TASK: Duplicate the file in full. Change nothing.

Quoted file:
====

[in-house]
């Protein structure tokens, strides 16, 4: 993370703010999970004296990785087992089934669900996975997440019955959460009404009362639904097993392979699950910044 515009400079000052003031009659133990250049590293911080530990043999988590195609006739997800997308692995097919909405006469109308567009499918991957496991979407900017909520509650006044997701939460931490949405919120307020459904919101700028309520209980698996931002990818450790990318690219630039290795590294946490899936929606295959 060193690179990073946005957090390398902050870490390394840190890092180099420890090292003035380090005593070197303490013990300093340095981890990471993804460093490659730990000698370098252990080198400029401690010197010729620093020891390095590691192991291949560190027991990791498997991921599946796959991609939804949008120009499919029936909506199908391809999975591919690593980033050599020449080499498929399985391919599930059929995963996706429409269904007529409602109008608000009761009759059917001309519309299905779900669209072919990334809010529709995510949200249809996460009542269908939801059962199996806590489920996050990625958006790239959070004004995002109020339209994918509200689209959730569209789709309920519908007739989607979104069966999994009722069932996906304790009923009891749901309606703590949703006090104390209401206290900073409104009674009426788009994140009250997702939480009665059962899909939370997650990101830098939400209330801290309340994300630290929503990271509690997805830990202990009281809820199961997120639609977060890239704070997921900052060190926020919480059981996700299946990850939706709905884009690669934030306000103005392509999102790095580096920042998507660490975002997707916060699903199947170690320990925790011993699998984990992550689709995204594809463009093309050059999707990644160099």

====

[in-house]
């Protein structure tokens, strides 16, 4: 993370703010999970004296990785087992089934669900996975997440019955959460009404009362639904097993392979699950910044 515009400079000052003031009659133990250049590293911080530990043999988590195609006739997800997308692995097919909405006469109308567009499918991957496991979407900017909520509650006044997701939460931490949405919120307020459904919101700028309520209980698996931002990818450790990318690219630039290795590294946490899936929606295959 060193690179990073946005957090390398902050870490390394840190890092180099420890090292003035380090005593070197303490013990300093340095981890990471993804460093490659730990000698370098252990080198400029401690010197010729620093020891390095590691192991291949560190027991990791498997991921599946796959991609939804949008120009499919029936909506199908391809999975591919690593980033050599020449080499498929399985391919599930059929995963996706429409269904007529409602109008608000009761009759059917001309519309299905779900669209072919990334809010529709995510949200249809996460009542269908939801059962199996806590489920996050990625958006790239959070004004995002109020339209994918509200689209959730569209789709309920519908007739989607979104069966999994009722069932996906304790009923009891749901309606703590949703006090104390209401206290900073409104009674009426788009994140009250997702939480009665059962899909939370997650990101830098939400209330801290309340994300630290929503990271509690997805830990202990009281809820199961997120639609977060890239704070997921900052060190926020919480059981996700299946990850939706709905884009690669934030306000103005392509999102790095580096920042998507660490975002997707916060699903199947170690320990925790011993699998984990992550689709995204594809463009093309050059999707990644160099």